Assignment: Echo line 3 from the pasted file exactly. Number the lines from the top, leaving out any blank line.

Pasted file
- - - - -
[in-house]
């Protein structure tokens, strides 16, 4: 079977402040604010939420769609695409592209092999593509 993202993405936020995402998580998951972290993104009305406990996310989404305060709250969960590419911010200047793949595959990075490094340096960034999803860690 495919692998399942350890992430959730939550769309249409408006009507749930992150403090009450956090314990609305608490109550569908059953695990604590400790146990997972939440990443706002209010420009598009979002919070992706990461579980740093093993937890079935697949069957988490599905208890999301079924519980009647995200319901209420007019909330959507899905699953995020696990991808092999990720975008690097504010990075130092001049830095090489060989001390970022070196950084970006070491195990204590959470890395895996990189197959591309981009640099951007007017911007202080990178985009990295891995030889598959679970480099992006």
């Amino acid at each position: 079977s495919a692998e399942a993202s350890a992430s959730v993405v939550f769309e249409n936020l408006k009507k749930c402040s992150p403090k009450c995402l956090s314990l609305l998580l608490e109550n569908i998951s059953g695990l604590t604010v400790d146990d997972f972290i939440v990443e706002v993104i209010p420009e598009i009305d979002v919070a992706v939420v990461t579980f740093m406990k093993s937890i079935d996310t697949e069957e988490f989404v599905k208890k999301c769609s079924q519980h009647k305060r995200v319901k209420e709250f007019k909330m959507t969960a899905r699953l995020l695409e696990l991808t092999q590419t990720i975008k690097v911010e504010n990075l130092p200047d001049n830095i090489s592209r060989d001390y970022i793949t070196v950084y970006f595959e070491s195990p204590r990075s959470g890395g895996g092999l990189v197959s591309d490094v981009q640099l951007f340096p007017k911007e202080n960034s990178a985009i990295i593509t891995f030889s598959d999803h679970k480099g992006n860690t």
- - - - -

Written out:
């Amino acid at each position: 079977s495919a692998e399942a993202s350890a992430s959730v993405v939550f769309e249409n936020l408006k009507k749930c402040s992150p403090k009450c995402l956090s314990l609305l998580l608490e109550n569908i998951s059953g695990l604590t604010v400790d146990d997972f972290i939440v990443e706002v993104i209010p420009e598009i009305d979002v919070a992706v939420v990461t579980f740093m406990k093993s937890i079935d996310t697949e069957e988490f989404v599905k208890k999301c769609s079924q519980h009647k305060r995200v319901k209420e709250f007019k909330m959507t969960a899905r699953l995020l695409e696990l991808t092999q590419t990720i975008k690097v911010e504010n990075l130092p200047d001049n830095i090489s592209r060989d001390y970022i793949t070196v950084y970006f595959e070491s195990p204590r990075s959470g890395g895996g092999l990189v197959s591309d490094v981009q640099l951007f340096p007017k911007e202080n960034s990178a985009i990295i593509t891995f030889s598959d999803h679970k480099g992006n860690t």